Food & dining

To know the Brass sisters is to want to cook up a show for them — they’re that fun

Sisters Marilynn (left) and Sheila Brass star in the PBS show “Food Flirts.”

Pat Greenhouse/Globe Staff

Sisters Marilynn (left) and Sheila Brass star in the PBS show “Food Flirts.”

Deep in the heart of Chinatown, two women of a certain age hover before a noodle-making machine, preparing ramen. The noodle-maker has a name: Gertrude.

“Push, Gertrude, push!” yells one of the women.

Advertisement

“This is like childbirth!” says another.

This is also great television. The women are Marilynn and Sheila Brass, known as the Brass Sisters. Marilynn is 75. Sheila is 80. Together, they star in the upcoming PBS show “Food Flirts,” an eight-episode series debuting on July 28.

Get The Weekender in your inbox:
The Globe's top picks for what to see and do each weekend, in Boston and beyond.
Thank you for signing up! Sign up for more newsletters here

In each episode, they visit two restaurant kitchens to sample two ingredients they’ve never had before. Then they retreat to their shared Cambridge abode to create a dish that features both.

An early episode finds them at Kendall Square’s modern Jewish deli, Mamaleh’s, salivating over pastrami alongside chef Tyler Sundet. They’re allured by the cure and crust — a mixture of toasted cloves, coriander, allspice, and black pepper.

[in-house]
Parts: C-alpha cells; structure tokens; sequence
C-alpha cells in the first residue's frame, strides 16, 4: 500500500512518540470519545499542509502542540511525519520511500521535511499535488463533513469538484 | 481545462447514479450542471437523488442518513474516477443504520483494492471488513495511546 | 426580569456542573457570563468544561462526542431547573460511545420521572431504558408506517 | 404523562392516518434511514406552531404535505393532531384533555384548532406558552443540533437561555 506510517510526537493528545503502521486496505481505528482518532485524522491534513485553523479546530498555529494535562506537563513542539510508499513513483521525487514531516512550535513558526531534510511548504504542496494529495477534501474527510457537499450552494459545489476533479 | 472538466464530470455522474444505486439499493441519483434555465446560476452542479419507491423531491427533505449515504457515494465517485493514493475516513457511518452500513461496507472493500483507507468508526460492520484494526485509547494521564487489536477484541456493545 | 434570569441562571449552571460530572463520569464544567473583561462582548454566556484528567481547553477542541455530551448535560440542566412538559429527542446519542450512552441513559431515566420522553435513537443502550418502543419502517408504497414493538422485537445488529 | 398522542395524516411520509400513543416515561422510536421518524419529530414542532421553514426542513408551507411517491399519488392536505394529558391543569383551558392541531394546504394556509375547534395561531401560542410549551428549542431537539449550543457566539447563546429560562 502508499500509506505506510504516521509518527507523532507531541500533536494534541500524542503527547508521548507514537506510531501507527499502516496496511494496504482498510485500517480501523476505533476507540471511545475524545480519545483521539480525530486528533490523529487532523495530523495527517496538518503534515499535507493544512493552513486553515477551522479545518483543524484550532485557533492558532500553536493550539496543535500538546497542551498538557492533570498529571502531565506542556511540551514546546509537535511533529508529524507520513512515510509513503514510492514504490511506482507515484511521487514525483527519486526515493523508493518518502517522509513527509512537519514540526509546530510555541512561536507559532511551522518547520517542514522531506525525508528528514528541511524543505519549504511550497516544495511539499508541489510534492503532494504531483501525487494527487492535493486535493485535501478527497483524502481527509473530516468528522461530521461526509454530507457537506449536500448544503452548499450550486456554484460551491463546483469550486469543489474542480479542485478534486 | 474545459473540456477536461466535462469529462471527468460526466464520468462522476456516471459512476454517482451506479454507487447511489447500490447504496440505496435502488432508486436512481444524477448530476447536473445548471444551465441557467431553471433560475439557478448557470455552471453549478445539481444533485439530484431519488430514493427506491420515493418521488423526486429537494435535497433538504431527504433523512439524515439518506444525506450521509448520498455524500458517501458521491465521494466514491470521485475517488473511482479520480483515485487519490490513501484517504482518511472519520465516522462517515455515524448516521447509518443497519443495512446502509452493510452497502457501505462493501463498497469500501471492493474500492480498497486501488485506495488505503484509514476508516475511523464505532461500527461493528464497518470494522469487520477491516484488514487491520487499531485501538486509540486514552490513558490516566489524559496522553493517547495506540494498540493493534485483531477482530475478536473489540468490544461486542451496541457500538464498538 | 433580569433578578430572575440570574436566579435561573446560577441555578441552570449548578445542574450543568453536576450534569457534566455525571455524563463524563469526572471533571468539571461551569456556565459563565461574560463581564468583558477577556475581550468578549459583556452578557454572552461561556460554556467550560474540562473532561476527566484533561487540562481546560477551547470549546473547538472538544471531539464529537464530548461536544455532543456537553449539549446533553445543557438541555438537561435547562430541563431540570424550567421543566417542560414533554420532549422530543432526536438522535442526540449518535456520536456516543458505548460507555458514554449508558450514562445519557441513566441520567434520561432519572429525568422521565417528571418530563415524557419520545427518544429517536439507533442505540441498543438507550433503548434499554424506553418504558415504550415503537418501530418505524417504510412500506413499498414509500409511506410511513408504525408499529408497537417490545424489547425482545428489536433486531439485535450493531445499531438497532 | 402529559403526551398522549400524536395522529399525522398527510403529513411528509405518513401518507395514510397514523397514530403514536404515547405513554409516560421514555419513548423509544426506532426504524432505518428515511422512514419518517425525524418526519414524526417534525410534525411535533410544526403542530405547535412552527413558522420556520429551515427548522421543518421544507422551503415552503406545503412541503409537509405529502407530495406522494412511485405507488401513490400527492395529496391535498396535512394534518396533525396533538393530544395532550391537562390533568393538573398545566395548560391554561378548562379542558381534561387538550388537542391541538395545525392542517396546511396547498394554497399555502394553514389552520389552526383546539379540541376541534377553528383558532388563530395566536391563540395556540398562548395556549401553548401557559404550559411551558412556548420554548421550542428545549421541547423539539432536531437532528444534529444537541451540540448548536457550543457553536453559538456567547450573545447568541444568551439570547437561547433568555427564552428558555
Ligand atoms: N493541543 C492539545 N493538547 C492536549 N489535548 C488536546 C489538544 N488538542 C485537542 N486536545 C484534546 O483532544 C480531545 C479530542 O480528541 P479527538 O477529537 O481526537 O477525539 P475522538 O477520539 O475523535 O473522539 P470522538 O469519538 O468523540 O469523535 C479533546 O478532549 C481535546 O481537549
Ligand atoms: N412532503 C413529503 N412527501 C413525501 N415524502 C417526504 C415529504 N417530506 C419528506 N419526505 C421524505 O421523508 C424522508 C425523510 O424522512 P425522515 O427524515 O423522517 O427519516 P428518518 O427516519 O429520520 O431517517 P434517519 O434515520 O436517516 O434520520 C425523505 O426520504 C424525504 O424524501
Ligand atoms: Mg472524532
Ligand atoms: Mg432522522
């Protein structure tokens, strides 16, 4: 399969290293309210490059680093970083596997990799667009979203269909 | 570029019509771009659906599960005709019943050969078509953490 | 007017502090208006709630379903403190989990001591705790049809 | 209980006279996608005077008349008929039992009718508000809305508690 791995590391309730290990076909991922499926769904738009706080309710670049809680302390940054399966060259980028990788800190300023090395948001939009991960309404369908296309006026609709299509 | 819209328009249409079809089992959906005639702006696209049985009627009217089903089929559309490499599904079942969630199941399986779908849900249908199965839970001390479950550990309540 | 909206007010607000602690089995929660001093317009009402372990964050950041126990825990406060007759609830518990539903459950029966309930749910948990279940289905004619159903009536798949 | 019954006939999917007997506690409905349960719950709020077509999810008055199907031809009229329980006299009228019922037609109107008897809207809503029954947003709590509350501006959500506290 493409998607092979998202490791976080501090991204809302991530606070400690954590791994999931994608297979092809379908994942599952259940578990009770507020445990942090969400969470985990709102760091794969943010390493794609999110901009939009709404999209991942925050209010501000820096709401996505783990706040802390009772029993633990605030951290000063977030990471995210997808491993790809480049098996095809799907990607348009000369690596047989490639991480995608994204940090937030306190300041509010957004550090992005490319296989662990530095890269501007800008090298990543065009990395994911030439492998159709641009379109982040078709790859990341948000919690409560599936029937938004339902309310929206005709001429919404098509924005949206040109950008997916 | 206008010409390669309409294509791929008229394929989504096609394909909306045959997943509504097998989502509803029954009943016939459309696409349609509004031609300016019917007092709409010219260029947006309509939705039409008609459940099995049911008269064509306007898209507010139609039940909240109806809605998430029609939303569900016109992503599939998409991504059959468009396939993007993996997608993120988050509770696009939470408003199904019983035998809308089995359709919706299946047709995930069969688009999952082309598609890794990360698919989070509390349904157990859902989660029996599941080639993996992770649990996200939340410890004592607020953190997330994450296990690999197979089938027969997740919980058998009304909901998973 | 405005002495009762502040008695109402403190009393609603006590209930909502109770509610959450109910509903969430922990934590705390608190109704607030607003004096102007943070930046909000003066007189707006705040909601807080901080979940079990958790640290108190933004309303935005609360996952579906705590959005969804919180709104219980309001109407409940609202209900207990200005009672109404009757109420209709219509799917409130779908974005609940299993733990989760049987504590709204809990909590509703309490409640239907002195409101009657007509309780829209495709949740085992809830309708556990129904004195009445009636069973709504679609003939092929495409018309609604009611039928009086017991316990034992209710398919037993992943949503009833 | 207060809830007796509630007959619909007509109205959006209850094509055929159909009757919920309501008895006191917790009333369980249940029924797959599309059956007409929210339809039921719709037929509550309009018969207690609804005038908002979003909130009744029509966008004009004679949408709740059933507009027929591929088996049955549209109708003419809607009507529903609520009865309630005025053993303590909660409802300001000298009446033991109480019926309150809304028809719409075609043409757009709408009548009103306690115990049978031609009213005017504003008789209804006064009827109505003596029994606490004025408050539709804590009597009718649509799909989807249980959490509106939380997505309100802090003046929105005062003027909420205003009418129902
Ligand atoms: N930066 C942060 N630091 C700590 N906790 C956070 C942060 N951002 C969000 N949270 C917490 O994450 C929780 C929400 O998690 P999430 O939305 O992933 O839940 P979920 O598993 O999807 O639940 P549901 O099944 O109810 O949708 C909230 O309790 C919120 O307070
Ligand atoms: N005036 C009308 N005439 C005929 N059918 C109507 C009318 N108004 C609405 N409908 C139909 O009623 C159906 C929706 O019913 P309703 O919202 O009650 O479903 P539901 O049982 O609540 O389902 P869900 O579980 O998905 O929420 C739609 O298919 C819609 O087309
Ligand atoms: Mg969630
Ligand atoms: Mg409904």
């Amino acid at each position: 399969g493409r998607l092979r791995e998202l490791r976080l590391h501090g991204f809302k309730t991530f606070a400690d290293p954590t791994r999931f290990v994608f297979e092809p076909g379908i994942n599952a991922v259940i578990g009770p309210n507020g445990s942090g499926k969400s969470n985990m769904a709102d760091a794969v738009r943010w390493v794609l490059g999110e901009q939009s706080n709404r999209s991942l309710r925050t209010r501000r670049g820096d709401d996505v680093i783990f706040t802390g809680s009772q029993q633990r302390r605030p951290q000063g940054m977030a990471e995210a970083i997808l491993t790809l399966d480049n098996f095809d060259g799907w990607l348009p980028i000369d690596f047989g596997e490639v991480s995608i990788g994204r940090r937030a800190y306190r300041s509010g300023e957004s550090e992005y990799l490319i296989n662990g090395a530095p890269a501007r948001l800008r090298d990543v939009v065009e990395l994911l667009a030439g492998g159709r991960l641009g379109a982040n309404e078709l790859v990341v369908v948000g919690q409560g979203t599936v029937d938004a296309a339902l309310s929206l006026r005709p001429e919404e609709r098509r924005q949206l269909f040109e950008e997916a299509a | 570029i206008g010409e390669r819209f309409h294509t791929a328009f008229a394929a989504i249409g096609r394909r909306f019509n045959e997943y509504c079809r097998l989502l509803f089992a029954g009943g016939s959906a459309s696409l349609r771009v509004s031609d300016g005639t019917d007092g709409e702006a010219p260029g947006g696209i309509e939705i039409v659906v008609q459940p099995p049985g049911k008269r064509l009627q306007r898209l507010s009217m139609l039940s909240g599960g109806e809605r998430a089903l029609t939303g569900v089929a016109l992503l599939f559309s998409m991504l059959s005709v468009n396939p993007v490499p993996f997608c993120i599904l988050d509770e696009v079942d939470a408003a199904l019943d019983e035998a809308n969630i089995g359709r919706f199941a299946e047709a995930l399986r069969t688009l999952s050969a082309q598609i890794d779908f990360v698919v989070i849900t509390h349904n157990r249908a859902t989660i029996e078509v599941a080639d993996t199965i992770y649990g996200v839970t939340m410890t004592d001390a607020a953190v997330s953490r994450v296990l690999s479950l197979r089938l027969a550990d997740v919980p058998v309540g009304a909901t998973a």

“The smell of spices takes me back!” kvells Sheila.

Advertisement

“I wax nostalgic when I smell cigar smoke and pastrami,” adds Marilynn, recalling the scent of her Uncle Julius’s pastrami sandwiches.

They’re also allured by Sundet (and other chefs), hence the show’s title. After taking turns grinding the spice mixture, Sundet and Sheila take turns feeling one another’s “big guns.”

“We love to flirt, but we’re harmless,” confesses Marilynn.

“Speak for yourself,” says Sheila.

Later, they bundle off to Chinatown’s Shojo — with producer Bruce Seidel at the wheel — home of Gertrude the Noodle Machine. There, former chef Mark O’Leary (he’s since departed) teaches them how to make an aromatic ramen broth, using kelp and chicken feet for richness. After spending time in the kitchen, they settle into the dining room, where they grapple with chopsticks (“We haven’t been to Chinatown in 40 years,” they admit) and slurp on ramen as O’Leary and owner Brian Moy beam.

“They’re the sweetest two people you’ll ever meet. They’re both rich with wit, curiosity, and charm,” says O’Leary, who fist-bumped the ladies instead of embracing them on camera because he was recovering from the flu.

Lest you think these are two twittering grannies endearing themselves to patient chefs, think again. They have lived as neighbors or roommates for four decades — no children, never married, though both have “come close,” Marilynn says — opting instead to cook and bake.

‘What we like to say is: It’s not just what you put on the table. It’s what you bring to the table. And the show is a celebration of that.’

Quote Icon

“We have 130 years of combined experience,” they like to say.

And they know their stuff.

After careers at WGBH and in the antiques business, they wrote several cookbooks, including “Baking With the Brass Sisters,” “Heirloom Cooking With the Brass Sisters,” and “Heirloom Baking With the Brass Sisters,” in which they reworked handwritten and antique manuscript cookbook recipes for modern readers.